from the mind. They are in fact limiting cases in which one of the two
controls evident in art varies in favor of the other.” Science and
morality, it is true, are in a sense both works of art. But in science
the play of the mind is completely subordinated to fact. “In morals, on
the other hand, the product is controlled, if it is to have goodness,
entirely from the mind,” and indeed even the material is mental, for “it
is the passions which in virtue are regulated.” The distinction between
the three values is thus extraordinarily neat and simple. In beauty we
have control by both mind and material; in truth by material alone; in
goodness by mind alone.
But we can distinguish them otherwise.
All values satisfy desire (“I believe myself,” said Professor
Alexander, “that it is this which makes them valuable”) and we can
distinguish them psychologically through the desires they satisfy. Thus
the desire to be good is “the social passion or sentiment,” “sociality,
sublimated by intelligence and insight.” The desire for truth is
“sublimated curiosity,” the impulse we see in dogs and monkeys, grown
“disinterested and socialized.” The desire for beauty was harder to
identify, but Professor Alexander, greatly daring, went on to describe
it as “a sublimation of the constructiveness exhibited in various
animals (bees, beavers, ants, and nightingales).” Unfortunately the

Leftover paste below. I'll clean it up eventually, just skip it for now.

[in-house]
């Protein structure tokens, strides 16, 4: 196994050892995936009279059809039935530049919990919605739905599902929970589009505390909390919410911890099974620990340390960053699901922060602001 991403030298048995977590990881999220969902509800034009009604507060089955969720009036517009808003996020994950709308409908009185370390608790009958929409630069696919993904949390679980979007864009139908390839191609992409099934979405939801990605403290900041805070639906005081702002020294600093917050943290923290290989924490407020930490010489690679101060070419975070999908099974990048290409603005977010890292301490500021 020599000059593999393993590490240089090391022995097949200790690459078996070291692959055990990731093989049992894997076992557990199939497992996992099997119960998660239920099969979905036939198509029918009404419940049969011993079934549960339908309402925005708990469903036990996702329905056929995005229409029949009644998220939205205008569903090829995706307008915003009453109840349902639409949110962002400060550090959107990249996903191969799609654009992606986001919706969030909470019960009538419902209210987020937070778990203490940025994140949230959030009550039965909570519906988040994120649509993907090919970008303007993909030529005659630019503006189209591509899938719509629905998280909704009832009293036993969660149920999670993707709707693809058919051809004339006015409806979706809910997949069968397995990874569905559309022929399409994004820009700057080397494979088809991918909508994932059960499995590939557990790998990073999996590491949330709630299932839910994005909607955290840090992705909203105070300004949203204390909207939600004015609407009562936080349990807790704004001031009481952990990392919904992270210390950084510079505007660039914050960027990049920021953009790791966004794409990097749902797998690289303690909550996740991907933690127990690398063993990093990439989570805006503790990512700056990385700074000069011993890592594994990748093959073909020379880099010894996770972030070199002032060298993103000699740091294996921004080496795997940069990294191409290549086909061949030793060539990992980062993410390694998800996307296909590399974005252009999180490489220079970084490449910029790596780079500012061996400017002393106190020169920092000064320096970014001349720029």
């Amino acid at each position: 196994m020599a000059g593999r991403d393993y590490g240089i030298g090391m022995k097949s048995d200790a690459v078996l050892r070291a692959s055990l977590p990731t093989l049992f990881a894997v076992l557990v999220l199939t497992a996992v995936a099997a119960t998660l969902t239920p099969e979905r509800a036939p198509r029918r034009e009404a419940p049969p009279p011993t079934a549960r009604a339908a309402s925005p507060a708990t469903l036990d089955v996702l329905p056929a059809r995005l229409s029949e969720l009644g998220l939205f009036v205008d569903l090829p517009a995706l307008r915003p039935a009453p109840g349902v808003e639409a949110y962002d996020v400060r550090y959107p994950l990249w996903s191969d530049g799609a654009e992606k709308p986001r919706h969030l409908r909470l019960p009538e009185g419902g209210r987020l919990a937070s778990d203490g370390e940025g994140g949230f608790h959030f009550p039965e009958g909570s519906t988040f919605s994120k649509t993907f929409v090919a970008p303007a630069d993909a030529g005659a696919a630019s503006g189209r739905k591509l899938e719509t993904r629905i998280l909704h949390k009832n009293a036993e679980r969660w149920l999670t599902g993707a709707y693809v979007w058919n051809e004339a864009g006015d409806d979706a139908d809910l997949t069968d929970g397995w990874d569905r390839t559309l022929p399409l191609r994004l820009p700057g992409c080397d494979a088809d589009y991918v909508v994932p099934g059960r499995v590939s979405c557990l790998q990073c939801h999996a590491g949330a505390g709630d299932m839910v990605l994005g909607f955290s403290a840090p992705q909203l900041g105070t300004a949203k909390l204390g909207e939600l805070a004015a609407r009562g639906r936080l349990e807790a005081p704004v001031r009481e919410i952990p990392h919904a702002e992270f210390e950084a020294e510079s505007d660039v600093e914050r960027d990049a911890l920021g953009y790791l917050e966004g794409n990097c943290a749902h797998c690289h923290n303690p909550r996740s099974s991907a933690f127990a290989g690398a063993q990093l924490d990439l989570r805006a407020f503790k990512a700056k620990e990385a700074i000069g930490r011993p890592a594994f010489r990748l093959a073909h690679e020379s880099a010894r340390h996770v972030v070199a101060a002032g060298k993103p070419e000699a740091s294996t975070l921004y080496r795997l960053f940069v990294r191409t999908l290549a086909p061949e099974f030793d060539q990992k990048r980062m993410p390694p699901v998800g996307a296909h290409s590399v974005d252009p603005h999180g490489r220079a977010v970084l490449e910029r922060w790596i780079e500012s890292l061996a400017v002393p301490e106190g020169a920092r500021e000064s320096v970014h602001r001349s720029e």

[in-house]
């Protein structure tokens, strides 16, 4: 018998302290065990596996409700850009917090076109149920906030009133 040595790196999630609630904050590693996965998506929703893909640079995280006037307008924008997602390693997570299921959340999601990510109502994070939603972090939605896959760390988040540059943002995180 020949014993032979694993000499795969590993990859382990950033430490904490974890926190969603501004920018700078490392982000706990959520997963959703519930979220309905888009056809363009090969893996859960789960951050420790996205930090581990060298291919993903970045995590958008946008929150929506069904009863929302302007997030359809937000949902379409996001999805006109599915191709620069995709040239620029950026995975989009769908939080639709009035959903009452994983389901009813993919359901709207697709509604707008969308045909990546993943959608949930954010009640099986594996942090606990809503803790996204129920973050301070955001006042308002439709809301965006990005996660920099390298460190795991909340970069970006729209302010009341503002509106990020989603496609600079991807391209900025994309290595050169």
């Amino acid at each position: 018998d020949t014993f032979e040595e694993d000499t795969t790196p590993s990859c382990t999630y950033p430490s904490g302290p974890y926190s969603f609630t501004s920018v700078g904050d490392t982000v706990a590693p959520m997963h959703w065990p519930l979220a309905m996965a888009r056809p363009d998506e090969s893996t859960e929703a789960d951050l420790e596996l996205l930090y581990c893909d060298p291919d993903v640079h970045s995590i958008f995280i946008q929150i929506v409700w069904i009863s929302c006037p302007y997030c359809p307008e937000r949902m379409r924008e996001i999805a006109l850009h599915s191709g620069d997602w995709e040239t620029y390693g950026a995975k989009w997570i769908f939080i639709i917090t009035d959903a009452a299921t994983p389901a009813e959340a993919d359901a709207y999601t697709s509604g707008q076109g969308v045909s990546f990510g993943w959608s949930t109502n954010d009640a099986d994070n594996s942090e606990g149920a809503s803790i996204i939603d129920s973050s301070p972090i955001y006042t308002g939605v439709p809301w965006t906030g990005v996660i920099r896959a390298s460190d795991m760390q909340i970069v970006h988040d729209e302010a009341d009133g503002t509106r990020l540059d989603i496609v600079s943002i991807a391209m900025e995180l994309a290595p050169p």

chairman’s gavel compelled him to leave this an intriguing hint; nor did
the later discussion, so far as the writer heard it, serve to bring from
him a reply to the criticism that is first suggested, namely, that his
distinctions are based on characters extrinsic to the values
His distinction between matter and
form, however, found an able defender in Miss Evans, who devoted her
paper to proving it valid. It was here that she drew from Croce a reply
to both Alexander and herself, reaffirming his familiar doctrine that
beauty is really what Alexander thought goodness to be, an expression
which, so far as it succeeded, was an expression simply and solely of
That the new developments in physics
should come up for appraisal by the philosophers was, of course,
inevitable. Were these developments of any great moment for philosophy?
Did they call for any large revision in one’s thought of the structure
of things, or in one’s view of the nature of matter, or of the relation
of time and space, or in the theory of knowledge? These were the
questions asked, and at one time or another in the Congress, they all